24 December 2019 to 11 January 2020
In that truly literal Australian way, just along the coast from Burnie there is a small town which is home to a colony of nearly 4000 Little Penguins so, of course, it is named Penguin.
Penguin is a really lovely seaside town and we fell fast for its charms, returning a number of times to sit drinking coffee looking out into Bass Strait and for Stefan to visit the barber.
Even if you missed the sign, it doesn’t take long to realise you are in Penguin. There are penguins everywhere and, of course,
Penguin is home to the Big Penguin. When we first visited he was all dressed up for Christmas but on our last visit was back to his birthday suit. But despite all the penguins around town we didn’t see a real one. We were never there at home time.
However, like Penguin, Burnie has its own colony of Little Penguins. Smaller than the one that comes ashore every night at Phillip Island but a healthy one all the same. One night after dinner we headed down to the seafront to see them come back to their nests. The volunteer guides gave us a short introduction to these smallest of penguins. They live up to their name, growing to only 33cm in height.
We were lucky to be there when the baby Little Penguins were starting to become more independent but still young enough to remain in their nests during the day. As the sun started to fade they started to become more active, emerging from their concrete burrows. It was incredible how close we were able to get to them. They seemed very used to human interaction.
As dark descended any photography skills I have began to fail me (night shots are definitely not my thing), so forgive the fuzziness of these chicks becoming increasingly impatient for their parents return
and my great big shadow right in the middle of one of these equally out of focus shots of the parents eventually emerging from the sea and up the rocks but it was very exciting to watch them return to land after a full day’s fishing.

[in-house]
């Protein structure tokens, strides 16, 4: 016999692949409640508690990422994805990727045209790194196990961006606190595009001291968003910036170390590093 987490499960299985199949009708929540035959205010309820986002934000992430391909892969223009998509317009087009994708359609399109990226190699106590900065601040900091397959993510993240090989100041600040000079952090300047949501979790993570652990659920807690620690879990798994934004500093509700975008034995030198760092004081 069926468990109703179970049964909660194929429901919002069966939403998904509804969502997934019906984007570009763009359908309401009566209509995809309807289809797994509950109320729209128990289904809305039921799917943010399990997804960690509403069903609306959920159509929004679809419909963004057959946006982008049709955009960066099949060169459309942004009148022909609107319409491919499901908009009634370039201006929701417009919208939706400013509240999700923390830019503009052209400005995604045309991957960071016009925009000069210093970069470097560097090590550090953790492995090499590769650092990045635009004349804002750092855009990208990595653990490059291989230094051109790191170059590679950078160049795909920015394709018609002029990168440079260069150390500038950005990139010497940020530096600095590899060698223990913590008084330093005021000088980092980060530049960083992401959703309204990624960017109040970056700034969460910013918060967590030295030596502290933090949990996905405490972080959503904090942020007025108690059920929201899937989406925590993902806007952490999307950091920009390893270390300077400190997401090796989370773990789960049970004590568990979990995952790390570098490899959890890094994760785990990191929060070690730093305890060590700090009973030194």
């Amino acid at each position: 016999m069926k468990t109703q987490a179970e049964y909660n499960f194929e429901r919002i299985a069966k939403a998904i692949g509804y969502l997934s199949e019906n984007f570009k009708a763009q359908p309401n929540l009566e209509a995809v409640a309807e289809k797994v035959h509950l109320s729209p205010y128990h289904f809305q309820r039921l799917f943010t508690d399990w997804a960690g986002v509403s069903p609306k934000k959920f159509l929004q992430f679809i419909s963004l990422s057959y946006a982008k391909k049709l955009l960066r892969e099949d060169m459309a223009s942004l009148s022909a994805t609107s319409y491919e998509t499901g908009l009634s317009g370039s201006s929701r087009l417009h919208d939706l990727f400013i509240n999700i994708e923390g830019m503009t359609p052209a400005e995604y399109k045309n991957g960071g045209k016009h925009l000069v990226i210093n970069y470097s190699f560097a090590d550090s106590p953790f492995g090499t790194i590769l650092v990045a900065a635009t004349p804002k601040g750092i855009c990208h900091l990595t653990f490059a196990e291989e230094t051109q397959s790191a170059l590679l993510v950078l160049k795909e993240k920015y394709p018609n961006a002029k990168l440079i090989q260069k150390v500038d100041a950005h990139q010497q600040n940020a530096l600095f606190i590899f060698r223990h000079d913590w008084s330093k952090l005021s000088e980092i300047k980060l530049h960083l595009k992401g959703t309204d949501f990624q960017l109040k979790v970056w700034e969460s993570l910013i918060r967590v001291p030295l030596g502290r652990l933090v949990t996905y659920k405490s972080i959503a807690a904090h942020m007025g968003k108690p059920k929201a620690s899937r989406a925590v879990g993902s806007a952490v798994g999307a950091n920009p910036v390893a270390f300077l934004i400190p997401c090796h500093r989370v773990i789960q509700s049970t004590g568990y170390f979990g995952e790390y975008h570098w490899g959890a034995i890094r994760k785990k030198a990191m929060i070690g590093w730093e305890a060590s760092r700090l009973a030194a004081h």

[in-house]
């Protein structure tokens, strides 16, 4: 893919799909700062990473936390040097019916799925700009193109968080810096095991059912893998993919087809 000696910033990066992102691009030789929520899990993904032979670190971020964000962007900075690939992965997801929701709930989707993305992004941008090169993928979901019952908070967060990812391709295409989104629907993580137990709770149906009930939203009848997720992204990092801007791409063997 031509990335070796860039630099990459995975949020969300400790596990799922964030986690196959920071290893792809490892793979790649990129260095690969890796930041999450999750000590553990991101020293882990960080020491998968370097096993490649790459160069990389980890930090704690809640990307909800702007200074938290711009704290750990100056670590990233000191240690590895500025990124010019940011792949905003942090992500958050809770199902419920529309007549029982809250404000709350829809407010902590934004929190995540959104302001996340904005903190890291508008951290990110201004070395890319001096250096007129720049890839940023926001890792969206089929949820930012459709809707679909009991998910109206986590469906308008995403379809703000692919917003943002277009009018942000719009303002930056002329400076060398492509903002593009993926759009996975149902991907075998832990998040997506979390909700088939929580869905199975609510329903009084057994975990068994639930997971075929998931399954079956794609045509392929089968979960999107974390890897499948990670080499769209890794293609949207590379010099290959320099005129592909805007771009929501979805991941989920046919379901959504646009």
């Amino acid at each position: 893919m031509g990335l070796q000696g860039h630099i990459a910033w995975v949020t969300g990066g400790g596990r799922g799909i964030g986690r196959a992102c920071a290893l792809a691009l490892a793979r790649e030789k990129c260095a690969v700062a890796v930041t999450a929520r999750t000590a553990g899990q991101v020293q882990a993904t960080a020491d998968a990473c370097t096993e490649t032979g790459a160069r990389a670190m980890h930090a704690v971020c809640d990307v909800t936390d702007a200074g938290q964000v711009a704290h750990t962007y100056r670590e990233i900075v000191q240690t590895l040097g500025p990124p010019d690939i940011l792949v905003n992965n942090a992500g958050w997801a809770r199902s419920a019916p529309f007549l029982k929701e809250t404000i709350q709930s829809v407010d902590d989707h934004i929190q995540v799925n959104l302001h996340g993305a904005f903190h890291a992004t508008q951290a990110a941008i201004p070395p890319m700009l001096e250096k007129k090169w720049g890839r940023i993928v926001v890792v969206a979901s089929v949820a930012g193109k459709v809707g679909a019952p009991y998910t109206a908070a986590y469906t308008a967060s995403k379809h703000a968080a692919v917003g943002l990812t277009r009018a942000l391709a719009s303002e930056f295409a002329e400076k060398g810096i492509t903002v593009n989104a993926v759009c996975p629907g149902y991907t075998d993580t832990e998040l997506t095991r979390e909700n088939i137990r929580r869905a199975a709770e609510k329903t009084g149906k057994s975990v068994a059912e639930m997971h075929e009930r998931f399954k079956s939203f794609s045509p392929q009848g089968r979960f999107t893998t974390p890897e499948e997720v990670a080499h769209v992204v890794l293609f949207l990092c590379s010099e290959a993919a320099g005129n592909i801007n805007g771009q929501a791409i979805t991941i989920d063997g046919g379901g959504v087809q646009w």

Tasmania is also one of the best places in Australia to see platypus in the wild but I’ve got to be honest at both Lone Pine Koala Sanctuary and D’Aguilar National Park it had been hard enough to see them in captivity so I didn’t have high hopes we would see any in their natural habitat.
But exploring around Burnie we discovered Fern Glade, one of the best places in Tasmania to spot a platypus – apparently.
On a day when we woke up to the sight and smell of thick smoke in the air (smoke that had made its way incredibly all the way across the Bass Strait from the fires in East Gippsland) we found Fern Glade. So when we first visited it felt quite eerie with the smoke hanging in the air.
With ferns tumbling down to the shallow Emu River this really was one of the most beautiful places – so peaceful and still. It reminded me of a print of ferns in New Zealand that both my parents and my Godmother, Averil, have hanging at home.
We returned a couple of times to wander quietly amongst the giant ferns, hoping to spot a platypus.
We found lots of pademelons,
tiny wrens and other birds
but no platypus. We know they are there though because we found evidence of their slides through the bushes to the water and, on one occasion, one of the volunteer guides told us she had seen one only that morning by the bridge.
I bet if we’d had time to go back again we would have seen one but even if we didn’t see a platypus Fern Glade will remain one of our favourite places on this trip.